Four young dancers on the art they love.
They are tired of hearing that the young generation is not interested in classical arts. They are dreamy and specific by turns. Neither doormats nor bullies, neither weighed down by tradition nor afraid of change, today's young aspiring classical dancers are often amused at the pessimistic ways of their elders. Here, four young dancers — Sumelika Bhattacharya and Supriya Nayak, both disciples of eminent Odissi dancer Kiran Segal, and V. Pavithra and Uma Ranganathan, disciples of renowned Bharatanatyam dancer Jayalakshmi Eshwar — offer their take on the place of Indian classical dance in aspirational India. Snatches from a conversation with the foursome:
Their generation and classical dance
Uma: Our generation is open to everything: We admire classical as much as we admire Western (popular arts).
Sumelika: I don't think the Indian arts are being taken over by the ‘forces' as someone described it to us!
Supriya: Once we went to present a programme with our guru, and the organiser kept talking about how the new generation is just not interested in classical dance, in front of all of us (students)!
Sumelika: I don't think there is an apocalypse round the corner. Also, when we look at history, classical arts were never meant for the masses. It was more for a select audience. I think it will always be (popular) in a selective way.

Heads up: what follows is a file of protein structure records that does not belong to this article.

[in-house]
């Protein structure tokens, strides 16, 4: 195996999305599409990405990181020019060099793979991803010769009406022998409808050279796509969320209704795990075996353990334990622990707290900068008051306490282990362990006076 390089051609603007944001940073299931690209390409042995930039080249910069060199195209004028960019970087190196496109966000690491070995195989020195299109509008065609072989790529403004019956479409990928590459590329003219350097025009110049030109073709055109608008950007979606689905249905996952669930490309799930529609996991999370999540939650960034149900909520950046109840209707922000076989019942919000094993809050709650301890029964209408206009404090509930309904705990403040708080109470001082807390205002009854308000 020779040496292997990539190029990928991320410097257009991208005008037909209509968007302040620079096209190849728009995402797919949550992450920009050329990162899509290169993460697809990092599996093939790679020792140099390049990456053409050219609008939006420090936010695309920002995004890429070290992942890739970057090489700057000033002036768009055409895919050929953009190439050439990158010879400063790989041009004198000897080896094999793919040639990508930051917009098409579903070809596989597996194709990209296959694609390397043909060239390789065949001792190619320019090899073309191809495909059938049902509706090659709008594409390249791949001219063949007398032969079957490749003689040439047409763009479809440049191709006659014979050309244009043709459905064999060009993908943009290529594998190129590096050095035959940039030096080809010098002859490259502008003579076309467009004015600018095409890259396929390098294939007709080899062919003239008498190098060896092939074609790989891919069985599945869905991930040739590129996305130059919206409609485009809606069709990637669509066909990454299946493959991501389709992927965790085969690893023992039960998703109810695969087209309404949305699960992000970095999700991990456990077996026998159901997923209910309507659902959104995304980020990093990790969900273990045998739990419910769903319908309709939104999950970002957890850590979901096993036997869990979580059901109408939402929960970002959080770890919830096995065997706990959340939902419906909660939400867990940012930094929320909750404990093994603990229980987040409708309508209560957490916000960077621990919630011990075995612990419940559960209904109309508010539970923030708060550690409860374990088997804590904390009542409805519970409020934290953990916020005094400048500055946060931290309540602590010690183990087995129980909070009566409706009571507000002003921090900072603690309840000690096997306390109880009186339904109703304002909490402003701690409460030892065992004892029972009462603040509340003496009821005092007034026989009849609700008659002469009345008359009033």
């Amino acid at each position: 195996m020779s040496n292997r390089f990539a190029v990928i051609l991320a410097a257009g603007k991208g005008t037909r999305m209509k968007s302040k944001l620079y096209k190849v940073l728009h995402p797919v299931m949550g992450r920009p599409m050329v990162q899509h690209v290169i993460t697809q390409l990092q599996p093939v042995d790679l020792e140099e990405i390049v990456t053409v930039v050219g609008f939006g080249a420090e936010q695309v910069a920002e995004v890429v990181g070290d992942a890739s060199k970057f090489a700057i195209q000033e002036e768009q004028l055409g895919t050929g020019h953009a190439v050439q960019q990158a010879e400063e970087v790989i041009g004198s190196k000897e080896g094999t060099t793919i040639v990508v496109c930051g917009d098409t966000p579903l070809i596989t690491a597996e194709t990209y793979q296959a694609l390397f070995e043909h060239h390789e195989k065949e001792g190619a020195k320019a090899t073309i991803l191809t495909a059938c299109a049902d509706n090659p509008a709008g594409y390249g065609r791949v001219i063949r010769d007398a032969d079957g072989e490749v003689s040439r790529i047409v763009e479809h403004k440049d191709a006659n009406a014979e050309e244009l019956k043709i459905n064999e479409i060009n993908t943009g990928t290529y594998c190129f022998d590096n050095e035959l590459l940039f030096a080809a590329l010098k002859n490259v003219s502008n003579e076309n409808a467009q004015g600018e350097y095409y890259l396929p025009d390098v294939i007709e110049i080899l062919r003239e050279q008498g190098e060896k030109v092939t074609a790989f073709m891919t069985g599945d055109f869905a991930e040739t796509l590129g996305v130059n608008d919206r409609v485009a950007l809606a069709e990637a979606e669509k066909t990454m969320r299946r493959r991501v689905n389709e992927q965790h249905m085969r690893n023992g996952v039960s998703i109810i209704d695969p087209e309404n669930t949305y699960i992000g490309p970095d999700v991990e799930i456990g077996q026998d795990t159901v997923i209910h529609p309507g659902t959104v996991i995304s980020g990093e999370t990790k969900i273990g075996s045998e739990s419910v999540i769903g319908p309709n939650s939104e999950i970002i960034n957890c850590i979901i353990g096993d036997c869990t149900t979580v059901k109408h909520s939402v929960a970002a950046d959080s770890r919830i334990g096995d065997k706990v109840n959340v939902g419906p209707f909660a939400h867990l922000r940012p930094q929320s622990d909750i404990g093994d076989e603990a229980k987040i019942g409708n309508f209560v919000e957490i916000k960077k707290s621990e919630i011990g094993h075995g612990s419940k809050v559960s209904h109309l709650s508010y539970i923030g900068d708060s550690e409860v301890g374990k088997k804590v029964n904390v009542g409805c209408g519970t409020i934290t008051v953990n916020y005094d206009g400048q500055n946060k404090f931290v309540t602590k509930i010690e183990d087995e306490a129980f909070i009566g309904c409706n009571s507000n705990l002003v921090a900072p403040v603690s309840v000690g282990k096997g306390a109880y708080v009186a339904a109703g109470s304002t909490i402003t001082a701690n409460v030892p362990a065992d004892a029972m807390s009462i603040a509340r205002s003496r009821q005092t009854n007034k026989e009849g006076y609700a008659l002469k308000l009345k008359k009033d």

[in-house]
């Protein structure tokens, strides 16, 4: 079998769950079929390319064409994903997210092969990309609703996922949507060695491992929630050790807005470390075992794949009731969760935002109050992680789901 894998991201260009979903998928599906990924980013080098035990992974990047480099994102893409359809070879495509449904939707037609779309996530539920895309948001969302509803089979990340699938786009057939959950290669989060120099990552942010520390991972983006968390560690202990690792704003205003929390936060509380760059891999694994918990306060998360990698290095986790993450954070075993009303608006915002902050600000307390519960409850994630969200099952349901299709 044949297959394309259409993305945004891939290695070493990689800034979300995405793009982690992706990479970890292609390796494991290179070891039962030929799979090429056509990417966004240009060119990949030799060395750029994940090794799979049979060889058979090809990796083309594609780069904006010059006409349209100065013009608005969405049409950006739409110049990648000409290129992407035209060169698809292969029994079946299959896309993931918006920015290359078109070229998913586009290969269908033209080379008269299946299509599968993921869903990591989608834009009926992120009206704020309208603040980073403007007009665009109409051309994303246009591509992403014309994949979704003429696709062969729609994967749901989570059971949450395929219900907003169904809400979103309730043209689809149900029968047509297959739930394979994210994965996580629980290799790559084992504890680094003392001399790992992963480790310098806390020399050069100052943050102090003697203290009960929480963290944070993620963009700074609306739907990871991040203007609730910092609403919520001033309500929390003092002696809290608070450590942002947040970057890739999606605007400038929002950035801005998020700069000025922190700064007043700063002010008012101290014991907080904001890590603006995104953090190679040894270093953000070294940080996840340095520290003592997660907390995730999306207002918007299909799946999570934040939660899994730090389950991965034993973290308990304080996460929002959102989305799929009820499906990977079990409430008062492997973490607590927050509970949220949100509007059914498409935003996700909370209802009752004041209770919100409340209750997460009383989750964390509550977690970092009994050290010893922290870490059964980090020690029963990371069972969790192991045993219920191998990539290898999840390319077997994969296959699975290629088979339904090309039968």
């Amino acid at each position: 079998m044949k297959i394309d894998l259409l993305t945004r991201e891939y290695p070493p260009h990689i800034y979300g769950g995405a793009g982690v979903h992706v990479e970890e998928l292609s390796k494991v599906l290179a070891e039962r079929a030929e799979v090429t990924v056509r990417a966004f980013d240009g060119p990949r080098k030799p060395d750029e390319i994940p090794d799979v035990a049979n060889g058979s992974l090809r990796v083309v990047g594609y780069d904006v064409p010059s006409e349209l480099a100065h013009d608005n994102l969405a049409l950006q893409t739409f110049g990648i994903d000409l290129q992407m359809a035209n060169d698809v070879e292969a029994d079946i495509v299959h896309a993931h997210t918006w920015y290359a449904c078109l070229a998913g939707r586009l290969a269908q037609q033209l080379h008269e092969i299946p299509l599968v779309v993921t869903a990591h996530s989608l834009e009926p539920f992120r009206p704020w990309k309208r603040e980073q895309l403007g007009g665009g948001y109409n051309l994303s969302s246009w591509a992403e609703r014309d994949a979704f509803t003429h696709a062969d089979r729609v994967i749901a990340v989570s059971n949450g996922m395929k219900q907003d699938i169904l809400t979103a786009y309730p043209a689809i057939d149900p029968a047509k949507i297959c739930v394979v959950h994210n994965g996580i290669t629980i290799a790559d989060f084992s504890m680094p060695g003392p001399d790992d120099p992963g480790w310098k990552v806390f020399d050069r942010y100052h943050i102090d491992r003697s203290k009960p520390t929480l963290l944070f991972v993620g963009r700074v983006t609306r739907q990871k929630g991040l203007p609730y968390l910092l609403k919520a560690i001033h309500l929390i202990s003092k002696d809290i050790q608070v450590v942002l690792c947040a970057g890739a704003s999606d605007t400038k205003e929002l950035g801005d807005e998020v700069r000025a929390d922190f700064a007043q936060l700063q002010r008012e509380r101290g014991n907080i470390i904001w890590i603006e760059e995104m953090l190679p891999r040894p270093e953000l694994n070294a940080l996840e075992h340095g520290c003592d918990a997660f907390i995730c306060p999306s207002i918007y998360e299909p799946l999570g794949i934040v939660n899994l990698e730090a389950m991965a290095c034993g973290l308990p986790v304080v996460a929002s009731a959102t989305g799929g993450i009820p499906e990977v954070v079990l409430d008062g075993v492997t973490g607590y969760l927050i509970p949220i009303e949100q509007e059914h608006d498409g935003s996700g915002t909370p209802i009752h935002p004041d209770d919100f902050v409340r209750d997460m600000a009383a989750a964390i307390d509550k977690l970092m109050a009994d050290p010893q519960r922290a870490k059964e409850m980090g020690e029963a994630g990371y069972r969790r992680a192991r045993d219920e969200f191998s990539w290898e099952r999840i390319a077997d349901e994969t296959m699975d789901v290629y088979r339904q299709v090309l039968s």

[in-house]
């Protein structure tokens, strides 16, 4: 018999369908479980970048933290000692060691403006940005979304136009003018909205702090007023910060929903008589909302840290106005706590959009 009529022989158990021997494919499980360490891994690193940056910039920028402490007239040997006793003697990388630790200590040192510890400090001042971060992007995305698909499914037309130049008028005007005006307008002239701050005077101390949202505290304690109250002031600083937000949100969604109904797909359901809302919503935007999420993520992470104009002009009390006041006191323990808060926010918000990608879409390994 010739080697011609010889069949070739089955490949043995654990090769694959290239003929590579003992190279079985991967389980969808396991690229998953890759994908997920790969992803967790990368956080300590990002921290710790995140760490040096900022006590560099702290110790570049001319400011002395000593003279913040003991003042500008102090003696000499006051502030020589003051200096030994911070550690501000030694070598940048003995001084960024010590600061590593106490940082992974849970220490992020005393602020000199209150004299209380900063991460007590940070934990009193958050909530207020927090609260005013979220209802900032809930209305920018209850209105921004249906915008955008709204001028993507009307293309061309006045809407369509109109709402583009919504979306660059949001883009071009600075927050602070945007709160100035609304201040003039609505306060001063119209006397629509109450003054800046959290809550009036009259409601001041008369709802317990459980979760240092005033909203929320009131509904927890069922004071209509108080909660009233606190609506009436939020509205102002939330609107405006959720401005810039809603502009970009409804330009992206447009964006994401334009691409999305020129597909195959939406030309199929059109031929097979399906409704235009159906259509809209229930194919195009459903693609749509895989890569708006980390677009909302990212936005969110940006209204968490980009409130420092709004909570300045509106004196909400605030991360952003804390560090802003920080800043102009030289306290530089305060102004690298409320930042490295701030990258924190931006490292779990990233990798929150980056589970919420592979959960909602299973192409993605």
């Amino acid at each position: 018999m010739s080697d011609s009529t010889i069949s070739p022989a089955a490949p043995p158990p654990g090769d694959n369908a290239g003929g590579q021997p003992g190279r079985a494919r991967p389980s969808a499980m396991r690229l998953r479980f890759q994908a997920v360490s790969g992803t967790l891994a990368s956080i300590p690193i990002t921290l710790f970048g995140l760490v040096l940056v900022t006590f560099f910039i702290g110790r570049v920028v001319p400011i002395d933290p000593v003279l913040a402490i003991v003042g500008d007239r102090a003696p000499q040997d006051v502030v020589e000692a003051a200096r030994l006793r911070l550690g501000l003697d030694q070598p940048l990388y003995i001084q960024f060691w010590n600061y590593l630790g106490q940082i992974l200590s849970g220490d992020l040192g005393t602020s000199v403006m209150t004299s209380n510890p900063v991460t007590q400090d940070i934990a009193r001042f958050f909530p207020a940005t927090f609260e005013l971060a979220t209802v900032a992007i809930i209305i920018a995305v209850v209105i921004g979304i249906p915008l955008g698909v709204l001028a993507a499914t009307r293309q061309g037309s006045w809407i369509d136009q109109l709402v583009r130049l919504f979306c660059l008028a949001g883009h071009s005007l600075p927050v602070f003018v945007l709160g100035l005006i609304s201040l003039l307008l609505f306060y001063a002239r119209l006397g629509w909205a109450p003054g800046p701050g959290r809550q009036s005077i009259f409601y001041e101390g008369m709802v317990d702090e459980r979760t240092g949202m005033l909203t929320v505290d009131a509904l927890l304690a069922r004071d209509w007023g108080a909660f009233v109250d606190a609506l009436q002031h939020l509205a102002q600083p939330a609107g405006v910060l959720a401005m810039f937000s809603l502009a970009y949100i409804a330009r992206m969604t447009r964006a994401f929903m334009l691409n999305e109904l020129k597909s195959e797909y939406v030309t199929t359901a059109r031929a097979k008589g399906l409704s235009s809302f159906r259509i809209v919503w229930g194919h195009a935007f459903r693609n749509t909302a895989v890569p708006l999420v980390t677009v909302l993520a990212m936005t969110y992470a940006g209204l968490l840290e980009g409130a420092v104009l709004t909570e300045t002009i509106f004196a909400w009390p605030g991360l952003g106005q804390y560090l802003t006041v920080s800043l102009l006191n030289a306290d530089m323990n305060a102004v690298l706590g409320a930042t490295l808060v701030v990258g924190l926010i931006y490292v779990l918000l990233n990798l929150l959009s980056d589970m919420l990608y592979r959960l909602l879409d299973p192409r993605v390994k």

Uma: Just because on TV they see more of western arts, they think everybody is only interested in that. We did an opinion poll in college and we saw people do want to watch classical arts. Classical dance is like yoga. You don't really have to be a professional to dance. We need to promote the idea that everybody can.
Pavithra: The CBSE has done a really good thing by including music and dance in the curriculum.
On Parental support
Uma: I think elders need to think seriously about what they pose as priorities.
Pavithra: But there are a lot of ‘modern' parents who allow us to take our decisions. My dad is very relaxed now.
Sumelika: If it were more a financially secure profession, I thing more people would go for it.
Pavithra: I want to work alongside. I want to be very independent.
Uma: These days dignity is also about financial independence.
Pavithra: You can teach (dance), but you can do a lot of R&D too.
Uma: Like in the West, there is a lot of dance therapy. We should have more group works in classical dance, to give dancers and choreographers a chance. Also, they can author books.
Sumelika: At least if we had a system where all dancers were graded…but even then there is so much corruption. If we could have a more transparent system…
Supriya: There is a fair degree of nepotism. People have to see more good work.
Sumelika: The State should educate the audience.
Uma: My longer term goal is to integrate performing arts and therapy: as a relief from depression and anxiety, to induce positive emotions and substitute aggression with these arts. I read on the Internet that Tatta adavus bring down aggression. We need to invest in research, which I really want to do.
Supriya: I think we have to know our time and not be in a hurry. Sumelika and I have learnt for 15 years and people say, “You must have learnt everything,” but we know we haven't! I think it's a responsibility in itself to learn it well and then think what you can do with that knowledge.
Sumelika: To create a discerning audience. Even if one person teaches it to one child….